These days, there’s a crazy amount of competition in the world of literature. Fortunately, there are also more tools than ever to help writers create, organize and publicize their work!
There are hundreds of thousands of mobile apps available for Apple, Android and BlackBerry devices, and too many specifically geared toward writing to even list. However, we’ll spotlight several of our favorites in a series of blogs covering word processing/writing apps, writer’s tools, blogs and social media apps, and even applications for tracking your work.
Today we’ll focus on the basics: word processing and writing apps. If you’re very comfortable using a smartphone or tablet during the writing process, some of these may seem basic. However, if you’ve never used anything but a good ol’ paper and pencil, give these apps a try. You may find the portability and functionality useful in making you more productive and creative.
This may well be the easiest transition from the traditional leather-bound journal to the digital writing medium. Made for iPad, iJournaler is meant to replicate a paper journal. The bonus here is the ability to websync and sort entries easily without ripping out pages, scanning and copying.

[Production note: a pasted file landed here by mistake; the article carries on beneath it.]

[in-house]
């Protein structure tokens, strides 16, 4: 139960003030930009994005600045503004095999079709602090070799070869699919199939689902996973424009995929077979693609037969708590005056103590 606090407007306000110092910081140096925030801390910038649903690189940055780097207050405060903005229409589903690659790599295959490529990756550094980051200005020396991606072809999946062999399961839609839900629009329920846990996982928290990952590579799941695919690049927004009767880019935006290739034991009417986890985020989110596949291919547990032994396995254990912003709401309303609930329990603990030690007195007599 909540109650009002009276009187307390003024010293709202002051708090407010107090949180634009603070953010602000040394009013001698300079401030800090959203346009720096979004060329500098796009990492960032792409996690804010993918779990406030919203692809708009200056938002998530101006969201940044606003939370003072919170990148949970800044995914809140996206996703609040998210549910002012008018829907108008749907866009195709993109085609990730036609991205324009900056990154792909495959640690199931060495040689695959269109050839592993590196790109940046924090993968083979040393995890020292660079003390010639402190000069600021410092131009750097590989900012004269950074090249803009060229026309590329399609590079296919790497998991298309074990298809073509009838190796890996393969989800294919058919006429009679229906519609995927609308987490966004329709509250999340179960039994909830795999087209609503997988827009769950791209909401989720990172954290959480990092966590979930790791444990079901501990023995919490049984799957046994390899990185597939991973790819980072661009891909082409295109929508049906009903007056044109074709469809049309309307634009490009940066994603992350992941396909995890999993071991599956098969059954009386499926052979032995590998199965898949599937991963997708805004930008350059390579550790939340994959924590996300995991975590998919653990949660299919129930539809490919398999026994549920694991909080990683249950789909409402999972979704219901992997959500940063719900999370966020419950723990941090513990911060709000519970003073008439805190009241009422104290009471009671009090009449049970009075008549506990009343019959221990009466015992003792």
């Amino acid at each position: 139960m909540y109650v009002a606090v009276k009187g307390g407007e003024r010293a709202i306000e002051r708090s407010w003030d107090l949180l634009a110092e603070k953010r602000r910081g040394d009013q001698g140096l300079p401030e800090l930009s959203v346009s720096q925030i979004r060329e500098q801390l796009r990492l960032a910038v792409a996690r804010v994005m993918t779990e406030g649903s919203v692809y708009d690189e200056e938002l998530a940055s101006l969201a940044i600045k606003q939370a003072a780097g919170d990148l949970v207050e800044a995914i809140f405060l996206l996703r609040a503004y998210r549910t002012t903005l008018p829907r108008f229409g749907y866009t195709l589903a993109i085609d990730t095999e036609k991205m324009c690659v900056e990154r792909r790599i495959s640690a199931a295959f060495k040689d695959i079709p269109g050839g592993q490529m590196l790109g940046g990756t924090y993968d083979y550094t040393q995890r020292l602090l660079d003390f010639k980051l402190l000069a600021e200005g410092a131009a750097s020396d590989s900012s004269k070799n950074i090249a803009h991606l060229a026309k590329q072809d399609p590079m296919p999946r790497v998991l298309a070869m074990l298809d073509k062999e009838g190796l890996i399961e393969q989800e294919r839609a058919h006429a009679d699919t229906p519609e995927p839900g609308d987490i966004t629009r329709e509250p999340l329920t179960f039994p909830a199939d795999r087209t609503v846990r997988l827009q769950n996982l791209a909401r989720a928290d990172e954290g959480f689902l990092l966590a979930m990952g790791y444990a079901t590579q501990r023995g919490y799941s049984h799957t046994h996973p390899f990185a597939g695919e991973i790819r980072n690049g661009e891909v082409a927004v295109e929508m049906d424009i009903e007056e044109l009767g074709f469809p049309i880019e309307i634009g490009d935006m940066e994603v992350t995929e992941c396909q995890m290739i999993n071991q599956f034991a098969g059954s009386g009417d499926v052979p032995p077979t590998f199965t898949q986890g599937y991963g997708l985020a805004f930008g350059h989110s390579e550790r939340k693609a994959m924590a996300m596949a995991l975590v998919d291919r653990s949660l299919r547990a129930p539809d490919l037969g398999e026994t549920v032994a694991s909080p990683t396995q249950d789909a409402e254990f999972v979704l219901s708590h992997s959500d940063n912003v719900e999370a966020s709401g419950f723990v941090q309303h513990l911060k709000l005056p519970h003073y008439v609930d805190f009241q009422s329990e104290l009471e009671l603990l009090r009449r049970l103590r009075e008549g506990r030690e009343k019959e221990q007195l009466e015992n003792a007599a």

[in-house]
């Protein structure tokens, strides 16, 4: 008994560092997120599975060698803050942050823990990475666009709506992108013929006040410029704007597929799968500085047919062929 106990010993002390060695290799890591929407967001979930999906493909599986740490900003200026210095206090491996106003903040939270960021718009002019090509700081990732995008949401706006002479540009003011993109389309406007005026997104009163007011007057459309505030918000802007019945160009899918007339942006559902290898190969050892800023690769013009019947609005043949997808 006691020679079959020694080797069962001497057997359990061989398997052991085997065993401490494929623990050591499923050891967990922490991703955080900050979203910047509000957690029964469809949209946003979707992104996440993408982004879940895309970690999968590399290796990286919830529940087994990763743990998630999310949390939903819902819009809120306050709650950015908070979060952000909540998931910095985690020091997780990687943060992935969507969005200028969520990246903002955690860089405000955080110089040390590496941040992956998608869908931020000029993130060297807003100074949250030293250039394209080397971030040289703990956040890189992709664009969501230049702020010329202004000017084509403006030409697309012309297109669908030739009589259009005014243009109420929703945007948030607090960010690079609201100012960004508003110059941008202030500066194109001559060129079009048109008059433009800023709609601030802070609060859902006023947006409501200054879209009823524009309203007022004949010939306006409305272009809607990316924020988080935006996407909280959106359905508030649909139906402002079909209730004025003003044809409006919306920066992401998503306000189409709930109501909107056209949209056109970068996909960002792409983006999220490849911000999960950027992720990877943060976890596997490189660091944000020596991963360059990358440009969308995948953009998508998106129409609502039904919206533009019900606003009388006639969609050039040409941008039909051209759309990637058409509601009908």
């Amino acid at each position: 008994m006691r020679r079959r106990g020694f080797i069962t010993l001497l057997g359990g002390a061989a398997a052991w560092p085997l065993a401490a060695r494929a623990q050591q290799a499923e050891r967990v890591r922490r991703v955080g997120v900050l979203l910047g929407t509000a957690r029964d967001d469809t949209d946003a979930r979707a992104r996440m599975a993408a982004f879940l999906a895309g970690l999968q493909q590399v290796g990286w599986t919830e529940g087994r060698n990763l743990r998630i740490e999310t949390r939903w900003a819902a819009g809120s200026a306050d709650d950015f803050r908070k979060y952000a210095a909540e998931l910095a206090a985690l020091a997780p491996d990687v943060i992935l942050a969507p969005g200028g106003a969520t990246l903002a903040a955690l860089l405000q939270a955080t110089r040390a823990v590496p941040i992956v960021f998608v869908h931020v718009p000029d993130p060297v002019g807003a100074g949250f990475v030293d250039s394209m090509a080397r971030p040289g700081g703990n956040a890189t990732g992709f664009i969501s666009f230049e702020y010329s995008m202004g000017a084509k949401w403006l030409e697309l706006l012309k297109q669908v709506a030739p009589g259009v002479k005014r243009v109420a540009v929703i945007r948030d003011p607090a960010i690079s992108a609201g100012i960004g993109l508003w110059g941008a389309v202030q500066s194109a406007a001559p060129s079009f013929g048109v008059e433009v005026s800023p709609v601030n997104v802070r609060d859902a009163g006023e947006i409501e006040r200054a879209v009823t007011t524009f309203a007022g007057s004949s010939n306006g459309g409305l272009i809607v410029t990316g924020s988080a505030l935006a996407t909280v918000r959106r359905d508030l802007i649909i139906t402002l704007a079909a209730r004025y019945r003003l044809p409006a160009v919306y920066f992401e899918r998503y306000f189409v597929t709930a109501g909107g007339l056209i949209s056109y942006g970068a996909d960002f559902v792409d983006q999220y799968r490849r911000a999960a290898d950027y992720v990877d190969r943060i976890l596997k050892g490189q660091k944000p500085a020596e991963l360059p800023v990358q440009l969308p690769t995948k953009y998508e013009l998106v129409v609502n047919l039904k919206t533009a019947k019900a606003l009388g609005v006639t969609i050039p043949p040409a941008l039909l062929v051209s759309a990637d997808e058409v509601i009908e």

Simple yet powerful, this iPad app is perfect for getting down your prose quickly without distraction. The app allows you to quickly organize your work, autosave and websync your documents, and includes wordcounts and password protection features.
Writer’s Studio lets you add audio and visual elements to your writing projects. Geared toward writers who want to create an interactive experience, the app is a great way for writers to play with design and layout, cover art and other publishing elements.
When you need a do-it-all app for gathering and capturing creativity on the fly, it’s hard to beat FreeNote for functionality. The note-taking tool gives users the ability to take handwritten or typed notes, audio notes, Internet screen captures and more. The convenience is awfully nice, but FreeNote is also a heck of a word processor. Once you create a document, you can edit, manipulate fonts, annotate, save and share documents, and even set reminders for future tasks within the document. FreeNote is hard to learn at first, but with practice, you can do almost anything you need to do to draft your next book all in one app.
Keep an eye on this blog for more apps for writers. Next time, we’ll discuss applications you can use to jump start and manage your writing. In the meantime, we’d love to hear from you about your favorite creative apps and the unique ways you’ve put them to work!